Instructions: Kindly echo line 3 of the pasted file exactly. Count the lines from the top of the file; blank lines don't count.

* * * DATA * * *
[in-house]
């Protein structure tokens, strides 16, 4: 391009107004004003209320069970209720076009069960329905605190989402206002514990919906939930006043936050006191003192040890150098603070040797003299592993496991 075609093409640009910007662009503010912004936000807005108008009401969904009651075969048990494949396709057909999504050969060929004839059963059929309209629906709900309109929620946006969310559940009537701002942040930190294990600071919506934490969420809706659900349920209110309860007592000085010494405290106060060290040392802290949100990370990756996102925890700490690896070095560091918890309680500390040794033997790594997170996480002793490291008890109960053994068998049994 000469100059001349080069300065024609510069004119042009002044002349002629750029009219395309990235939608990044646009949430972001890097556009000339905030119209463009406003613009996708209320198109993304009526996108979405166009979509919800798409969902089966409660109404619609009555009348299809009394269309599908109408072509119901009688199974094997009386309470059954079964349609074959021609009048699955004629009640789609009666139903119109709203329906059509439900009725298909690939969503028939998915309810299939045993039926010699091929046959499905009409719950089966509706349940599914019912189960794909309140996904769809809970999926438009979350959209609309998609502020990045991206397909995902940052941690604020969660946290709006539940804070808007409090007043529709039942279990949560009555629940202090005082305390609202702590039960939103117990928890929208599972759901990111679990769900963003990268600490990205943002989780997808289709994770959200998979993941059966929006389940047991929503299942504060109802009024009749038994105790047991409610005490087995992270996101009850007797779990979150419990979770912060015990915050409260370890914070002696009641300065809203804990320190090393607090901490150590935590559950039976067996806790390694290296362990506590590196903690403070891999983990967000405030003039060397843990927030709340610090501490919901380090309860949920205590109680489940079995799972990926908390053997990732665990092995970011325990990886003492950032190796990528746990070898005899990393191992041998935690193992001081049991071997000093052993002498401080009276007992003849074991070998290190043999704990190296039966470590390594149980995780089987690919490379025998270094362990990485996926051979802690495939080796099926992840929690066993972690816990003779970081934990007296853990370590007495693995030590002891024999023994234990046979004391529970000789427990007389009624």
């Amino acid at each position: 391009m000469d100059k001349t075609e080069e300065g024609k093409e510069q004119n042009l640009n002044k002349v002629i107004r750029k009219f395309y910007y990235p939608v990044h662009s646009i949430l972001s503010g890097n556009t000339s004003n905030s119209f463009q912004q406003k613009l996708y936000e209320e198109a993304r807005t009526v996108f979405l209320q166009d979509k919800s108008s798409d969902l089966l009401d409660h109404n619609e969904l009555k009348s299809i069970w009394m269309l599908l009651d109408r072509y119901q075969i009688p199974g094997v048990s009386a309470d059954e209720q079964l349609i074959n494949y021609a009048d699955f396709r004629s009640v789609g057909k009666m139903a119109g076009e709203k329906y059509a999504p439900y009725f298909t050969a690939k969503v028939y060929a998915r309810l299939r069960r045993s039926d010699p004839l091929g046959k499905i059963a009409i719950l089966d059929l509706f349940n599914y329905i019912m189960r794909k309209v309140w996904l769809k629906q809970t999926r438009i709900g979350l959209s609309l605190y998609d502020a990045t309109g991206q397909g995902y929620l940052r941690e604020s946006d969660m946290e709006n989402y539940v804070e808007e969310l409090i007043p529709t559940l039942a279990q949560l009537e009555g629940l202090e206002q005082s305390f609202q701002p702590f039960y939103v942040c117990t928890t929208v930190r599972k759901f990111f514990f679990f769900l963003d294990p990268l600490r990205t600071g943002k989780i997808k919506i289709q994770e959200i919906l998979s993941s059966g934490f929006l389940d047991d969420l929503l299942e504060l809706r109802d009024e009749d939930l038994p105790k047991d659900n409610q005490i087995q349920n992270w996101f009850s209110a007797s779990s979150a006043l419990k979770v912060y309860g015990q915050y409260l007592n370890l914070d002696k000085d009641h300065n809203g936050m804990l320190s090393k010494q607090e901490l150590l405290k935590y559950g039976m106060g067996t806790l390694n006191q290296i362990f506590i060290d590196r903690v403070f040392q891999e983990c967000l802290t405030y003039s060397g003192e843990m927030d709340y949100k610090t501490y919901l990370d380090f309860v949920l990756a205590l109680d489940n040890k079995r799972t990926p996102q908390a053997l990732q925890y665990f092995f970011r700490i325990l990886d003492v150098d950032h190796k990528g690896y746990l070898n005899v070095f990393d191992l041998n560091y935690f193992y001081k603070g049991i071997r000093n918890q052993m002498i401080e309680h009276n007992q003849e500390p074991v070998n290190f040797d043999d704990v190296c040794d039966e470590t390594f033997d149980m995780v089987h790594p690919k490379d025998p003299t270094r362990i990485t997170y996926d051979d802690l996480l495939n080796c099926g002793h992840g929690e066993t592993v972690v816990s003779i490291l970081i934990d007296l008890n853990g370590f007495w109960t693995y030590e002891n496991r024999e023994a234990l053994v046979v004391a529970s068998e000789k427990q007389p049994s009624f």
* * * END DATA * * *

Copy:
């Amino acid at each position: 391009m000469d100059k001349t075609e080069e300065g024609k093409e510069q004119n042009l640009n002044k002349v002629i107004r750029k009219f395309y910007y990235p939608v990044h662009s646009i949430l972001s503010g890097n556009t000339s004003n905030s119209f463009q912004q406003k613009l996708y936000e209320e198109a993304r807005t009526v996108f979405l209320q166009d979509k919800s108008s798409d969902l089966l009401d409660h109404n619609e969904l009555k009348s299809i069970w009394m269309l599908l009651d109408r072509y119901q075969i009688p199974g094997v048990s009386a309470d059954e209720q079964l349609i074959n494949y021609a009048d699955f396709r004629s009640v789609g057909k009666m139903a119109g076009e709203k329906y059509a999504p439900y009725f298909t050969a690939k969503v028939y060929a998915r309810l299939r069960r045993s039926d010699p004839l091929g046959k499905i059963a009409i719950l089966d059929l509706f349940n599914y329905i019912m189960r794909k309209v309140w996904l769809k629906q809970t999926r438009i709900g979350l959209s609309l605190y998609d502020a990045t309109g991206q397909g995902y929620l940052r941690e604020s946006d969660m946290e709006n989402y539940v804070e808007e969310l409090i007043p529709t559940l039942a279990q949560l009537e009555g629940l202090e206002q005082s305390f609202q701002p702590f039960y939103v942040c117990t928890t929208v930190r599972k759901f990111f514990f679990f769900l963003d294990p990268l600490r990205t600071g943002k989780i997808k919506i289709q994770e959200i919906l998979s993941s059966g934490f929006l389940d047991d969420l929503l299942e504060l809706r109802d009024e009749d939930l038994p105790k047991d659900n409610q005490i087995q349920n992270w996101f009850s209110a007797s779990s979150a006043l419990k979770v912060y309860g015990q915050y409260l007592n370890l914070d002696k000085d009641h300065n809203g936050m804990l320190s090393k010494q607090e901490l150590l405290k935590y559950g039976m106060g067996t806790l390694n006191q290296i362990f506590i060290d590196r903690v403070f040392q891999e983990c967000l802290t405030y003039s060397g003192e843990m927030d709340y949100k610090t501490y919901l990370d380090f309860v949920l990756a205590l109680d489940n040890k079995r799972t990926p996102q908390a053997l990732q925890y665990f092995f970011r700490i325990l990886d003492v150098d950032h190796k990528g690896y746990l070898n005899v070095f990393d191992l041998n560091y935690f193992y001081k603070g049991i071997r000093n918890q052993m002498i401080e309680h009276n007992q003849e500390p074991v070998n290190f040797d043999d704990v190296c040794d039966e470590t390594f033997d149980m995780v089987h790594p690919k490379d025998p003299t270094r362990i990485t997170y996926d051979d802690l996480l495939n080796c099926g002793h992840g929690e066993t592993v972690v816990s003779i490291l970081i934990d007296l008890n853990g370590f007495w109960t693995y030590e002891n496991r024999e023994a234990l053994v046979v004391a529970s068998e000789k427990q007389p049994s009624f």